COASTAL erosion is an issue which is coming to a head particularly at Stockton Beach.
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A plan is being put forward by Newcastle City Council using offshore sand to save Stockton Beach, protecting homes and community land as well as protect $2.5 million in public assets.
This plan if approved addresses the coastal erosion at an estimated cost of $19 million over five years, in addition to the requirement for mass offshore sand nourishment which will take an estimated $21 million investment followed by $12 million in maintenance every decade.
The plan identifies actions to take over the next 12 months to address immediate risks, while the NSW Deputy Premier’s Stockton Erosion Taskforce determines a legal pathway to secure the required volume of sand from approximately two kilometres offshore.
Research undertaken as part of the CMP has also found that 112,000 cubic metres of sand is being lost each year, far more than previously estimated.
Immediate actions at Stockton Beach include an initial sand nourishment program of 50,000 cubic metres from land-based (or other permissible) sources, while undertaking essential protection works to the ends of existing seawalls to address the imminent risk of losing both private property and community assets.
Newcastle Lord Mayor Nuatali Nelmes said the Stockton CMP struck a balance between the needs of a sandy beach for the community to enjoy, and protecting coastal assets and properties from erosion.
“The call for mass sand nourishment for both beach amenity and asset protection has been very clear, and through cost-benefit analysis we’ve confirmed this option stacks up with a $2.5 million return on investment,” the Lord Mayor said.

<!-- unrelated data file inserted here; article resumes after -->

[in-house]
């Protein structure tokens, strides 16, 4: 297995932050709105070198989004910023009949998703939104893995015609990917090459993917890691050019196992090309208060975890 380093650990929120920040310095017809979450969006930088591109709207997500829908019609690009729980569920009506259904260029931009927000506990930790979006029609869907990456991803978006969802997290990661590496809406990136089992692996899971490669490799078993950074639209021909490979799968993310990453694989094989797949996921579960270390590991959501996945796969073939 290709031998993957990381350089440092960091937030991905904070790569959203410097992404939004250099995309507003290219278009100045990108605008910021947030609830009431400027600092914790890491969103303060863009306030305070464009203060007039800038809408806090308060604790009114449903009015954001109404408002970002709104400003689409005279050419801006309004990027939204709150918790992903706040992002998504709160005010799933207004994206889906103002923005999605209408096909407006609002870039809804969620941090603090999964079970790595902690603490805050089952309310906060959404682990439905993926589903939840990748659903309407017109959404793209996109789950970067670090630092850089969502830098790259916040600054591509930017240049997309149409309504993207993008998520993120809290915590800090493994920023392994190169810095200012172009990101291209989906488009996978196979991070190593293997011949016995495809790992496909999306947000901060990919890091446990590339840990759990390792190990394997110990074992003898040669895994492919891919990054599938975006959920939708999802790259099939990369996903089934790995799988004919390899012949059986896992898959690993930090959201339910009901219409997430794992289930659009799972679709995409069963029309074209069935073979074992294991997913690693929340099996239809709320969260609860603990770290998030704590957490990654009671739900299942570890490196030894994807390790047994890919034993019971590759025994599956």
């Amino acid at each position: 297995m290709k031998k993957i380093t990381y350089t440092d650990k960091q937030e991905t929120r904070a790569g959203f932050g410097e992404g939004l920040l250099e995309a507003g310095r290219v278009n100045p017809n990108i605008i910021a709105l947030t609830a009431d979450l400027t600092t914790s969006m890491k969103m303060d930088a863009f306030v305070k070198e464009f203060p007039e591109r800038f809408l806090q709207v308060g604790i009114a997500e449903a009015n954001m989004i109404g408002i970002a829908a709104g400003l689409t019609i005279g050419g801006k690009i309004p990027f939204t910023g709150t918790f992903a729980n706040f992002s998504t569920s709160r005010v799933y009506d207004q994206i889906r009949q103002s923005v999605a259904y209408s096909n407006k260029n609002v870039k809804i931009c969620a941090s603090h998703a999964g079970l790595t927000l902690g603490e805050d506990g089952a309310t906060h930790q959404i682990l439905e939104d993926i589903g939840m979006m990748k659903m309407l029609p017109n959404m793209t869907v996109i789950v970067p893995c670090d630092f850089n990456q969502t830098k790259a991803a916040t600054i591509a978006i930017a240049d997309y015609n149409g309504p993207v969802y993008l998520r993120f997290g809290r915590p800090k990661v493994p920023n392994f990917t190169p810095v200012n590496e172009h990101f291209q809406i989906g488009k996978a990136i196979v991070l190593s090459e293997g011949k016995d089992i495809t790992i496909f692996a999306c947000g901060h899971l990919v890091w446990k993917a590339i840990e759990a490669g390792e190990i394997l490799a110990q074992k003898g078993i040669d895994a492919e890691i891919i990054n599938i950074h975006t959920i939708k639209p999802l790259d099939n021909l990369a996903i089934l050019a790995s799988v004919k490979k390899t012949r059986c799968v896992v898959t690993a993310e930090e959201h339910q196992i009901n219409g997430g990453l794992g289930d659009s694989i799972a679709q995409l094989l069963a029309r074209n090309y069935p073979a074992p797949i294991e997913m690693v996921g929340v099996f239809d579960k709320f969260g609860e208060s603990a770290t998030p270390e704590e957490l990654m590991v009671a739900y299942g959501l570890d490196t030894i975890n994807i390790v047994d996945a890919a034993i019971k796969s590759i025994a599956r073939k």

“We’re thankful the NSW Government and in particular the Deputy Premier has recognised the importance of this issue and has committed to using its many agencies to deliver a mechanism to get sand onto Stockton Beach.
“We are now at a critical point in delivering an outcome for Stockton which is why it’s so important for the community to have their say on the plan before it goes to the NSW Government at the end of June.”
Barbara Whitcher, Chair, Stockton Community Liaison Group, Stockton resident said, “It’s my hope that the Stockton CMP is considered by the broader community in context, that is City of Newcastle defining its preferred long-term management option while addressing what it can do now.
“Now is our chance to present a united front between the Stockton community and City of Newcastle so we can get the outcome we need,” Ms Whitcher said.
Professor Ron Boyd, Professor Earth Sciences, Stockton resident stated “The Stockton CLG has been providing technical background for the local community and also giving plenty of feedback to City of Newcastle on issues that are important to Stockton.
It is his hope that the Stockton community can achieve some agreement through the public exhibition process so that a consensus position is provided to City of Newcastle generating a strong Coastal Management Program submitted to the State Government,” Professor Boyd said.
Member for Port Stephens Kate Washington told News Of The Area, “The Stockton erosion issue is very similar to the situation we face in various parts of Port Stephens, particularly Jimmys Beach in Hawks Nest. “In both cases we have residents whose houses are at serious risk of being washed away, and communities that are frightened for their future.
What we’ve seen over the last few years is a real reluctance by state government agencies to put in place long-term erosion management plans.
“It’s taken a lot of community advocacy to get these long-term plans in motion, and that’s come with a lot of unnecessary stress and anxiety. But, with a lot of pushing from the grass roots, we can get some certainty and, finally, some stability to reassure local communities,” she said.
By Marian SAMPSON